Disclaimer: There will be spoilers! Also, there will be discussion of sexual assault or sexual violence against women and a lot of emotionally heavy themes talked.
Reader discretion is advised.
In honor of the 20th anniversary of Perfect Blue, GKIDS (who have obtained the theatrical rights to the movie, had a two-night showing for this iconic movie. To celebrate the anniversary, PCUers gave their thoughts and feelings on Director Satoshi Kon’s psycho-thriller film.
First Impressions of Perfect Blue
Stacy: Perfect Blue was one of those movies that had me at WTF at the first viewing and captured my heart over time. When I first seen it, I was around about 18 or 19 years old. I stumbled upon it back during that time. The color palette and the story were intriguing to me, but I could tell that I missed…A LOT. It was not until I saw the movie through the eyes of a student studying psychology (at the time) when I started to really pick up on the little nuances that were being presented. I will say, the first time I saw this movie, I had too many questions and just as many possible answers.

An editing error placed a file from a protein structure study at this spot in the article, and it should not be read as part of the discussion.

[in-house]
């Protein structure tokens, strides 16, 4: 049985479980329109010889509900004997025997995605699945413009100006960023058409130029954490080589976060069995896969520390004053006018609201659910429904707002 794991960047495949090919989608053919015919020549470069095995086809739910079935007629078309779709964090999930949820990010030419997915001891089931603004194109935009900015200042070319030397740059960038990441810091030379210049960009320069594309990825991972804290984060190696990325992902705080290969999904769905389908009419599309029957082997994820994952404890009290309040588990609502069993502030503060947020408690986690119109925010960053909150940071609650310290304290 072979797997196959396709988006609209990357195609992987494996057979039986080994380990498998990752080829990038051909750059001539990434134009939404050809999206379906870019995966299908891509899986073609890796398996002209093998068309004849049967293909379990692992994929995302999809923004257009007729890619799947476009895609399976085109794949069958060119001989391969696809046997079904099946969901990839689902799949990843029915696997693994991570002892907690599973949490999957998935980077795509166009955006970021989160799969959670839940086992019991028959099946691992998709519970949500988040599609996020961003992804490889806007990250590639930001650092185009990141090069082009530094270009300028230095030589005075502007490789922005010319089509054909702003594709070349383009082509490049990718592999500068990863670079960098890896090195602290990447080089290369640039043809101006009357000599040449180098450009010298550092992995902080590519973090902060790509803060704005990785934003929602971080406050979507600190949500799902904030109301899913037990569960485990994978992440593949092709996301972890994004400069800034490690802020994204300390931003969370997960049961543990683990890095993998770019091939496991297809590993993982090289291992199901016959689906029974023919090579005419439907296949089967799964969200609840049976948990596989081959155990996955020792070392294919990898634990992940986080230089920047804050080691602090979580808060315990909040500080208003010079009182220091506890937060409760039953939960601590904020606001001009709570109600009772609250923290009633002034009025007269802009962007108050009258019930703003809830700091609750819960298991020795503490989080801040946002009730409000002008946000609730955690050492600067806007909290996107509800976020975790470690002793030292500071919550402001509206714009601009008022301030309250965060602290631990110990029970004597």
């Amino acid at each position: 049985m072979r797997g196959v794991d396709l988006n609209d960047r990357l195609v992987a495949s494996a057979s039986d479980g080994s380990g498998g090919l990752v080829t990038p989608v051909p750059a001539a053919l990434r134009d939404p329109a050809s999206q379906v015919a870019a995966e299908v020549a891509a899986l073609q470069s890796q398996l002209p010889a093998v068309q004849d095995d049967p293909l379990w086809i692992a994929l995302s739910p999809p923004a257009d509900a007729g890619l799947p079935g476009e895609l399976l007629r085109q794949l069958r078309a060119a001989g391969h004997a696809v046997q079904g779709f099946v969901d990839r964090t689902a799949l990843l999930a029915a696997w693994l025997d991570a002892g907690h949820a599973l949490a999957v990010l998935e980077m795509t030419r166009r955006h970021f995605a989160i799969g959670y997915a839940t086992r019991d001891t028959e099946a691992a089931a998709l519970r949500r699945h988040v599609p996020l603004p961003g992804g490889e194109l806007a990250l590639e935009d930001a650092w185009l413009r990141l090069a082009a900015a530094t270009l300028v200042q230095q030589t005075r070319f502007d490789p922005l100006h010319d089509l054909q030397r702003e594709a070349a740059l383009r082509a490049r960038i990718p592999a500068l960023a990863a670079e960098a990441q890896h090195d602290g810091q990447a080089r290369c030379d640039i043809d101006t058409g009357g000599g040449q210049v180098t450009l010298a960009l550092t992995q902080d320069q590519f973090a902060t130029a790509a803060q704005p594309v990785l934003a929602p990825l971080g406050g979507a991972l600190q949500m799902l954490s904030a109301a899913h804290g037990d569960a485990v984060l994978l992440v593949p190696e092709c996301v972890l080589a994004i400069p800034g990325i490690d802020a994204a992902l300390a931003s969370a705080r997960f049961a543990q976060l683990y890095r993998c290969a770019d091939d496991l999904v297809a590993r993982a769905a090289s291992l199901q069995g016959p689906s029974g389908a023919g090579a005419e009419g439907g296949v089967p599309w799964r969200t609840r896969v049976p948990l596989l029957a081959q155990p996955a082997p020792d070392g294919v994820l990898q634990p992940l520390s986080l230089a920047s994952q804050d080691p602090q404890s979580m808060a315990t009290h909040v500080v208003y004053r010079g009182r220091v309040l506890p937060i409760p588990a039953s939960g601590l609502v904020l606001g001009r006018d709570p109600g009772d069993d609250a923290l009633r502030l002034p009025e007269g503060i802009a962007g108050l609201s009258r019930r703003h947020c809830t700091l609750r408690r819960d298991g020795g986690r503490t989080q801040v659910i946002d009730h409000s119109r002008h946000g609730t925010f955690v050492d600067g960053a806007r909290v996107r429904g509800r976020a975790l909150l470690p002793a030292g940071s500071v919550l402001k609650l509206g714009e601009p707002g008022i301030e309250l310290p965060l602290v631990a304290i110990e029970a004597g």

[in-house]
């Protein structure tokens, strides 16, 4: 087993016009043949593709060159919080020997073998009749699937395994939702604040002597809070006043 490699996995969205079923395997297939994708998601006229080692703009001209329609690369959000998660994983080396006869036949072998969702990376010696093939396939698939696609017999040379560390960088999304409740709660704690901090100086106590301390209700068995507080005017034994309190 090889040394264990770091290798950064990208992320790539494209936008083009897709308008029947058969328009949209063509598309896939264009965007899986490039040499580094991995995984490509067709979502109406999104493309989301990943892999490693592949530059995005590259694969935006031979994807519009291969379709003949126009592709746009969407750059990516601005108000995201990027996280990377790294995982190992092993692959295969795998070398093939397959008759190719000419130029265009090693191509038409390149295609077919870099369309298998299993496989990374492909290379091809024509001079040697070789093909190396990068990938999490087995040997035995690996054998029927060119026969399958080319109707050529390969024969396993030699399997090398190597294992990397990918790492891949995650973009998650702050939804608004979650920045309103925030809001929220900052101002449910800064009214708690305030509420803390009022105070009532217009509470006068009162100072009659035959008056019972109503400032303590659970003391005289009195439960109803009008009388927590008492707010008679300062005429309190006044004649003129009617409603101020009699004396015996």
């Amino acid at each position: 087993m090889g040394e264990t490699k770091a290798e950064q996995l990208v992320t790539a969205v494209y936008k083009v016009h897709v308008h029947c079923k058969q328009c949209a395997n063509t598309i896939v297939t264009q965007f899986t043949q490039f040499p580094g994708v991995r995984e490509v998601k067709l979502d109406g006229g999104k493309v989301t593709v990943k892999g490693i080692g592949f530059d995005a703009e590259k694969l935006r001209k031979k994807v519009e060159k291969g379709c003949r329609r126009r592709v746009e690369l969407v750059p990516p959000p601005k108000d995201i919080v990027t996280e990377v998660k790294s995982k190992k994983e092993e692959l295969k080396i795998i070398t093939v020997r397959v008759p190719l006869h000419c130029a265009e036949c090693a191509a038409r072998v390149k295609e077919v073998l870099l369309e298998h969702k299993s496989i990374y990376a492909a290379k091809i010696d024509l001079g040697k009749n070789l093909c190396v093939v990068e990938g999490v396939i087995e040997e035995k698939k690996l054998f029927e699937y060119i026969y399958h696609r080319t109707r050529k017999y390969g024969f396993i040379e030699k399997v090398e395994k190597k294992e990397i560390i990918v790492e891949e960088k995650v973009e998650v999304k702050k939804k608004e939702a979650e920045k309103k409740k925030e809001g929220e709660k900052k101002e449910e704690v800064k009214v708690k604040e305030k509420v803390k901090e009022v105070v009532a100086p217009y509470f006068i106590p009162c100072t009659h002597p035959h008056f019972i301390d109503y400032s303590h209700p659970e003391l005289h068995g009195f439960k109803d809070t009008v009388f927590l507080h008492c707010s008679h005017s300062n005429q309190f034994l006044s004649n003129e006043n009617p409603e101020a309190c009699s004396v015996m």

Ashley: Oh, this is soooo 90s! Wait…omg, what is happening?! Honestly, I knew it was about a Japanese girl band and a girl going solo, but then it took a very HARD left. In the first few minutes, everything is fine but for me when I saw the creepy security guard I knew it was a done deal. I thought it would literally just end with him, bu there were sooo many layers!
Mima breaking away from “innocent” pop star to edgy and controversial actress